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All Posts in Category: Diabetic Footcare

Why You Need Diabetic Shoes

We’ve previously discussed the importance of seeing a podiatrist if you have diabetes. In the post, we discussed how the lower limbs can be affected by the disease – including the potential for limb amputation when protective measures aren’t taken. We also identified proactive diabetic foot care as being better than reactive treatment. Well, one proactive measure you should consider to keep your feet safe is wearing diabetic shoes.

So what are diabetic shoes? There are several features that help distinguish diabetic footwear from “normal” kinds. To start, shoes for those living with diabetes tend to have wider, higher toe boxes, which provide toes with a little extra wiggle room. This is important because toes rubbing against each other—or against a shoe itself—can result in blisters.

Since diabetes often causes nerve damage, it’s quite probable you would be unaware of the friction. The concern here is that a blister can become a diabetic foot ulcer over time – especially when peripheral neuropathy keeps you from knowing you have one.Diabetic Shoes

In addition to extra room to protect your feet, diabetic shoes also provide support for arches, ankles, and heels. These features keep you safe when standing and walking, which is necessary to prevent problems from developing. Specifically, stabilizers in the soles work to correct pronation abnormalities that can cause either excessive or inadequate foot roll with every step. This stabilization can further help reduce the risk of blisters, along with offloading pressure that could otherwise be concentrated on areas not equipped to handle it naturally.

With regards to inside-the-shoes features, the shoes you are buying shouldn’t have any inner seams that could potentially rub against your foot and cause blisters. When buying new shoes, take a moment to run your fingers around inside them to ensure the inner lining is smooth.

Yet another reason you may need special shoes when you have diabetes is because these ones feature removable insoles. The importance of this is connected to the fact we may need to prescribe an orthotic device at some point. If we do, you’ll need to be able to take the insoles out so you can fit the orthotic into the shoe.

Remember, if you have diabetes, you should have a diabetic foot care plan to follow so your feet will be safe. In the event you need one, we can help you with this. Of course, you should be coming in to see us for regularly-scheduled appointments anyhow!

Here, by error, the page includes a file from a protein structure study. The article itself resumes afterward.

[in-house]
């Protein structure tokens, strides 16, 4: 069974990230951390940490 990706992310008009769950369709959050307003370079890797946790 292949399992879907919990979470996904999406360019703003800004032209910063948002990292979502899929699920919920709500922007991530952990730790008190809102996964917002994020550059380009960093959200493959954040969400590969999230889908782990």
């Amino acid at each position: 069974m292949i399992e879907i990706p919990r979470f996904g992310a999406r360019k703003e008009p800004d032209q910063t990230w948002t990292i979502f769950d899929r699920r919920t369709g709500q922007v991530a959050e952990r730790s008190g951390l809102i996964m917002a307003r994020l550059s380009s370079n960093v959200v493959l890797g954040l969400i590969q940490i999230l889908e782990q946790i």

For more information—or to make sure you are wearing the proper footwear if you have diabetes—contact our Chicago office. No matter if you have questions that need to be answered or you want to request an appointment with us, we will be glad to help. Either contact us online, or give us a call (Mondays, Tuesdays, and Thursdays) at (773) 586-0050.

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Why Diabetic Wounds Need Treatment ASAP

We are proud to provide patients with many valuable services here at our Chicago podiatrist office, but perhaps one of the most important is diabetic foot care. Keeping the lower limbs safe requires education and early treatment when an individual has diabetes.

Diabetes affects the body in a variety of ways—including causing alarming damage to vital body systems—but one that is quite easy to overlook is the role it has in foot health and safety.

One of the body systems that can be impacted by the disease is the circulatory system. Diabetes can cause and contribute to peripheral arterial disease (PAD) – a condition marked by constricted blood vessels. When you stop and consider the fact that the lower appendages are already the farthest points on the body from the heart, it stands to reason that impaired circulation caused by diabetes makes it difficult for feet and toes to receive the nourishment they need.

Diabetic Wound Care

In addition to restricted blood flow, another condition often accompanying diabetes and putting the body at risk for serious medical emergencies is peripheral neuropathy. Peripheral neuropathy can diminish the ability for the body to feel pain and recognize when an injury is present. Between the two factors, a diabetic individual can sustain a minor wound, be completely unaware of it, and not treat the issue. Given the body’s compromised circulatory and immune systems, the wound will continue to break down.

A wound that continues to progress is known as a diabetic foot ulcer. Diabetic ulcers are a leading cause for lower limb amputations and have a mortality rate that is higher than the rates for prostate, colon, and breast cancers.

Early treatment can prevent wounds from breaking down to the point of ulceration, which is obviously quite important. Given the impaired sensitivity, a key pillar of a diabetic foot care plan is a daily foot inspection. This careful inspection will alert you to any issues that need to be addressed. If you discover anything out of the ordinary, come see us as soon as possible.

Speaking of seeing us, if you have been diagnosed with diabetes—or think you may have this disease—contact our office to set up an appointment. Together, we can create a diabetic foot care plan centered on preventative measures and early detection and treatment to keep your feet safe. Call us for more information at (773) 586-0050 (Mondays, Tuesdays, and Thursdays are best for calling).